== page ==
Recently I had the opportunity to sit down and watch the newest installment of the multi award-winning Graffiti Verite’ Documentary Series, GV7 Random Urban Static: The Iridescent Equations of Spoken Word. Filmmaker, Bob Bryan released the series under his Bryan World Productions indie label. The series has also played at numerous film festivals over the years.
What I really like about this documentary is that there is an equal amount of focus on the poetry and performance as there is with the one on one interviews for each poet. Issues of analyzing the portrayal of oneself vs. reality, the crumbling state of hip hop, date-rape, inequality of women, homosexuality, anorexia, and so much more are openly displayed.
No topic is taken lightly or avoided, these poets are completely exposed. There are 15 poets followed in this documentary and while every poet has its purpose, there are few that really stood out and were very well written AND performed. Every poet had their own individual message, so this documentary has no sole message that connects each poet together…other than the point of vulnerability.
In the beginning, there is a lighthearted poem by Sekou (the misfit) called, “Seventh Grade Girl” which is about his infatuation at the time and it is easy to love. Poet, J. Walker shares how he educates the youth to think outside of the box while entertaining them at the same time. During the one on one discussion with Def Poetry Jam poet, Poetri says, “A poet definitely has to learn the art of listening,” emphasizing how much of a learning tool it is for poets. Poet, Rachel Kann breaks down the difference between poetry on page and spoken word. I like how she explains that spoken word came before hip hop with storytellers but the modernization of spoken word came from hip hop.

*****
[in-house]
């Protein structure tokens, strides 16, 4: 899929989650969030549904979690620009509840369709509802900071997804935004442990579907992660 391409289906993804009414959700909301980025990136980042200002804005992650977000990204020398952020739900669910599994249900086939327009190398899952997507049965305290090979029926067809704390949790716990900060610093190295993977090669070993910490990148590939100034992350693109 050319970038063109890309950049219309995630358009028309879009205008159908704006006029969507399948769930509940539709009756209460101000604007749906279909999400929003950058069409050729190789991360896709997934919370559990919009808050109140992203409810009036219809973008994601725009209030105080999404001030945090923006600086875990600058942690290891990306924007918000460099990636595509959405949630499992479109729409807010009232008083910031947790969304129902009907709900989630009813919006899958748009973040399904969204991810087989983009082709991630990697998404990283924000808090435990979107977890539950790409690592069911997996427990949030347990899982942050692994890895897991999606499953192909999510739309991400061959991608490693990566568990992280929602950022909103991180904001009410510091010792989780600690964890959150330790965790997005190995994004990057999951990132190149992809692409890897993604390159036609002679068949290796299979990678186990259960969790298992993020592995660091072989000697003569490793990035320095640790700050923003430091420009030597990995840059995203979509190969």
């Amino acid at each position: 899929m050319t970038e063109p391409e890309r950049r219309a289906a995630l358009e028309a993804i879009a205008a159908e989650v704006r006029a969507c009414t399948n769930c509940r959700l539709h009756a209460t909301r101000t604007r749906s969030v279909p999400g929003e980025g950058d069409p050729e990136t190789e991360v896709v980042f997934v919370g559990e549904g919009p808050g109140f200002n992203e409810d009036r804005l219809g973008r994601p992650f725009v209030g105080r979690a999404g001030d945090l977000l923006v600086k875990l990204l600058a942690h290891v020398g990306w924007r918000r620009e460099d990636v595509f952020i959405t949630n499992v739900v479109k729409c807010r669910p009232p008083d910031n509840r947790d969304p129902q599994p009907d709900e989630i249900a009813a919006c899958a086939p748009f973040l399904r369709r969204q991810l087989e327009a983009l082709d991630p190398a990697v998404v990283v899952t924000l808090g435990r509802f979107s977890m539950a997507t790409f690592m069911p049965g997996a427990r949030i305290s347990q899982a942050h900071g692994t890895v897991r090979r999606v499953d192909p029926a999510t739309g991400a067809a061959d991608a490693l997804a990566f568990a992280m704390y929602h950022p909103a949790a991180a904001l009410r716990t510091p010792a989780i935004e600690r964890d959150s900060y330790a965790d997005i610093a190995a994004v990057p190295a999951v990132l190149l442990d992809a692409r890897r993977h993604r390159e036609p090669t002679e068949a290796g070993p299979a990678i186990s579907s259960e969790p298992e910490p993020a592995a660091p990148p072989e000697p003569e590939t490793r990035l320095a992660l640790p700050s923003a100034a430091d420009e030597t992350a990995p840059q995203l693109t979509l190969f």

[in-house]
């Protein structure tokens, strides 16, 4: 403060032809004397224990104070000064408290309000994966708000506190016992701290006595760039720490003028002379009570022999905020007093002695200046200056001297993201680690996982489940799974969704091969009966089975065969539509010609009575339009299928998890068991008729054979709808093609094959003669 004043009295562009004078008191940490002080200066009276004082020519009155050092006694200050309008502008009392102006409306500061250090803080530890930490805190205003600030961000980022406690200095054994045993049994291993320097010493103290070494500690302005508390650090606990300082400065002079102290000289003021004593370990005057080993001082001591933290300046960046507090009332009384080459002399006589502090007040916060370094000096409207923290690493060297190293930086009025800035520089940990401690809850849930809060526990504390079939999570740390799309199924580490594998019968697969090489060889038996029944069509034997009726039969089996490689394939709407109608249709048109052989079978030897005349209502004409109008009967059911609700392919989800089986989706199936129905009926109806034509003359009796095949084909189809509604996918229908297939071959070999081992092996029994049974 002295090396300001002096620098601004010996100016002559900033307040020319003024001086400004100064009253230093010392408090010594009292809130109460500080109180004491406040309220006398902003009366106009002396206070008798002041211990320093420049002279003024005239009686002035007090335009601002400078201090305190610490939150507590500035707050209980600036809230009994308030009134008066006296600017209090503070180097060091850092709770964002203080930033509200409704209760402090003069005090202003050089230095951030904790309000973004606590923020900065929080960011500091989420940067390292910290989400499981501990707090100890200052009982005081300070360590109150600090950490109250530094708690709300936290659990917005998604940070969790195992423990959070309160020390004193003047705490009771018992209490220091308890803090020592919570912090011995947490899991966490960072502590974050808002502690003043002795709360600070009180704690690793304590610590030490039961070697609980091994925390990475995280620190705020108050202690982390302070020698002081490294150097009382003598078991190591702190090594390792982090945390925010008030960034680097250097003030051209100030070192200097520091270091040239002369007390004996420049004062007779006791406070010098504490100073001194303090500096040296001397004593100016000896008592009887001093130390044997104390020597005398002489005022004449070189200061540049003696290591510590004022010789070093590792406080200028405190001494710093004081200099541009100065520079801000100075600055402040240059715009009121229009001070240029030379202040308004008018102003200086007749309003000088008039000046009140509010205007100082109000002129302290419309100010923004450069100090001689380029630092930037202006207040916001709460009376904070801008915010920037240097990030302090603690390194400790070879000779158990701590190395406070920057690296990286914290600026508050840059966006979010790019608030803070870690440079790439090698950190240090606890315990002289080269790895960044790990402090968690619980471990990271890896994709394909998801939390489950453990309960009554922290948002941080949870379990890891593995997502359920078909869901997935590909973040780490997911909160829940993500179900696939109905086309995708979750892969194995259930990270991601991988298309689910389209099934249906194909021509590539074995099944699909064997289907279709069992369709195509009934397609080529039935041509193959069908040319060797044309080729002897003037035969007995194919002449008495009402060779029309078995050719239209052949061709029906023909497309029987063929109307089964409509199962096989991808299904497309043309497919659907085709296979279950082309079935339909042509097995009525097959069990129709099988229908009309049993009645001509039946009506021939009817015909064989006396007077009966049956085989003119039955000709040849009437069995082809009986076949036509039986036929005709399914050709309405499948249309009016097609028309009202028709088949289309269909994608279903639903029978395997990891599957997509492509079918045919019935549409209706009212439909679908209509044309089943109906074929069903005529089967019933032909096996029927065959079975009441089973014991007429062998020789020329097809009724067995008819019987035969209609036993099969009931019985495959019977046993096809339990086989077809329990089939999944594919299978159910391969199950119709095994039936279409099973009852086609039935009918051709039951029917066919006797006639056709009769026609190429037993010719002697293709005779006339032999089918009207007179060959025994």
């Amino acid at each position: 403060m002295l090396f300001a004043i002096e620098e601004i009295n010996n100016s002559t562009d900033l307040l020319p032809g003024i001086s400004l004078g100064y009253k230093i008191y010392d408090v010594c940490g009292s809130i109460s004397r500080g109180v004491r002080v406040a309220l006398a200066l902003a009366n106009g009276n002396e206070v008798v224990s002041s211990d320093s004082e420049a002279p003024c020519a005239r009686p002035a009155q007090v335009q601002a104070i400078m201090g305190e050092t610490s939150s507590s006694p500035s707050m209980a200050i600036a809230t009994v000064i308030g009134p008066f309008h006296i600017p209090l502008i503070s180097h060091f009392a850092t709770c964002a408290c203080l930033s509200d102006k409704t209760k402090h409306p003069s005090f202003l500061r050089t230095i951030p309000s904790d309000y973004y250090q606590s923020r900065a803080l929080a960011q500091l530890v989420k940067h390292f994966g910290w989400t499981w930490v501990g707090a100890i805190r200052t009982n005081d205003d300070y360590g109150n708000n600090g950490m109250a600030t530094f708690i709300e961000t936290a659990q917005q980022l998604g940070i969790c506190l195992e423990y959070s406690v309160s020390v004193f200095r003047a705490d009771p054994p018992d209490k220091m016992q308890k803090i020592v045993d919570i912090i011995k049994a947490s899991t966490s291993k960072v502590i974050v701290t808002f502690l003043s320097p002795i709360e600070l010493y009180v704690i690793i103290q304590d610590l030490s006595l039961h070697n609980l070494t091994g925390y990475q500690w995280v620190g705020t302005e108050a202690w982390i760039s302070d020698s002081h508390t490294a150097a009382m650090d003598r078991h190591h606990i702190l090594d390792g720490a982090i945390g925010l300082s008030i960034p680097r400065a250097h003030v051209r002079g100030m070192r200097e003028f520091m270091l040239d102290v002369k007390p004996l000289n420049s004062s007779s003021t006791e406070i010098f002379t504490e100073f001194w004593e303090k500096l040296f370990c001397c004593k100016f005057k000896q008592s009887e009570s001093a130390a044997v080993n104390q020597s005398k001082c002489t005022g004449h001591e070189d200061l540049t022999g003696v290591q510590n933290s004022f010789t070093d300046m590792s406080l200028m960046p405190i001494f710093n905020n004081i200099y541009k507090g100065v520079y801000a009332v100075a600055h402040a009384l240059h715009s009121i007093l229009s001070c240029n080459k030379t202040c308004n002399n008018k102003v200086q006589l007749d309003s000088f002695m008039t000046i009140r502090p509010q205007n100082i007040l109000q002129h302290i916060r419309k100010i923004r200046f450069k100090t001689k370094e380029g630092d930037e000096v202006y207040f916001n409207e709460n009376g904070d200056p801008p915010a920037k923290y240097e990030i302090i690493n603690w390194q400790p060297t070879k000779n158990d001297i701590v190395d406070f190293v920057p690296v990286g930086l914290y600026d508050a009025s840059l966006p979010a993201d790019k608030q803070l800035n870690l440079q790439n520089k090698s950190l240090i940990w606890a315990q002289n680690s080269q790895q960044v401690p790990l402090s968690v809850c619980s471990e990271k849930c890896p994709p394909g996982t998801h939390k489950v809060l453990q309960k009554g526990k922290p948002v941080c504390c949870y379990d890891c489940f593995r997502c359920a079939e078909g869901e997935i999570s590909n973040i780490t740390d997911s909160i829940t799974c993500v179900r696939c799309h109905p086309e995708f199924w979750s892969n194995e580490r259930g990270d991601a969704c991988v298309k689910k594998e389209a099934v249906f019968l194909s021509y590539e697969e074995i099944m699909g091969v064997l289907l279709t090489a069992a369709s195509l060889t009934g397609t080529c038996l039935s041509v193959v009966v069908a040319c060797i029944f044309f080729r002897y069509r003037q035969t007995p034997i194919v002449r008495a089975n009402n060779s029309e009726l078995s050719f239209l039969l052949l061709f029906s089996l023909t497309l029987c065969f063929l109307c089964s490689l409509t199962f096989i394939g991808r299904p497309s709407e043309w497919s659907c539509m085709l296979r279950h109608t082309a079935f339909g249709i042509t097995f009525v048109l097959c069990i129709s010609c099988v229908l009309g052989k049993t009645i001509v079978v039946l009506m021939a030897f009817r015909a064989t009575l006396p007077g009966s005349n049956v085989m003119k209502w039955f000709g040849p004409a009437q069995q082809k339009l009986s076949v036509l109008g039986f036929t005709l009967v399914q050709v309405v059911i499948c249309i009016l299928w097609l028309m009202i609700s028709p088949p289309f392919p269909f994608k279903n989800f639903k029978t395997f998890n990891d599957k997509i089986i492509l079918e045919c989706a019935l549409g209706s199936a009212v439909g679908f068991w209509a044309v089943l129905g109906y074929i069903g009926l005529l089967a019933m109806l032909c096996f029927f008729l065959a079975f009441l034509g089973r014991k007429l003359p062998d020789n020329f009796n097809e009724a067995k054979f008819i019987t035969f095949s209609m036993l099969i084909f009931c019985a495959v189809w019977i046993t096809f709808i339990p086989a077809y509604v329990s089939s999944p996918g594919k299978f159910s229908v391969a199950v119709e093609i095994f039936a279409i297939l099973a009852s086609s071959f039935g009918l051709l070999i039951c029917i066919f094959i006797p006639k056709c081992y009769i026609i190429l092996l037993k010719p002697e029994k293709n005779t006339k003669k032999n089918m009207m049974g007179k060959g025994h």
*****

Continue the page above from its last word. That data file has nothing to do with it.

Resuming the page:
Later on in the documentary, Rachel performs her poem, “My Priority” which I really enjoyed and it will definitely make you think about your priorities. Poet, Bridget Gray presents my favorite poem on the documentary, titled “My Letter To Hip Hop.” She also shares a piece, “ I Am a Woman” that is just as strong and significant. The poem, “We The People” from poet, The Lindz really takes to heart how “we the people need to be the people” and not the segregated, social status societies that we are. The duo who make up “Common Ground,” Mollie Angelheart and Natalie Patterson perform their piece, “On Hunger” which every female and male, young or not needs to hear. It is all about self esteem and self image and it can really turn your way of thinking and living around…especially in this society that we live in which is so dwelled on image.
I enjoyed this documentary and was presented with such thought provoking pieces that I am sure you will benefit from when you watch it. Also, the background images, music, and effects on the documentary are put together well enough to not completely interrupt the concentration from the poetry. GV7 is released in 2 versions, for the general audience and an unedited version. Both versions have a running time of 2 hours.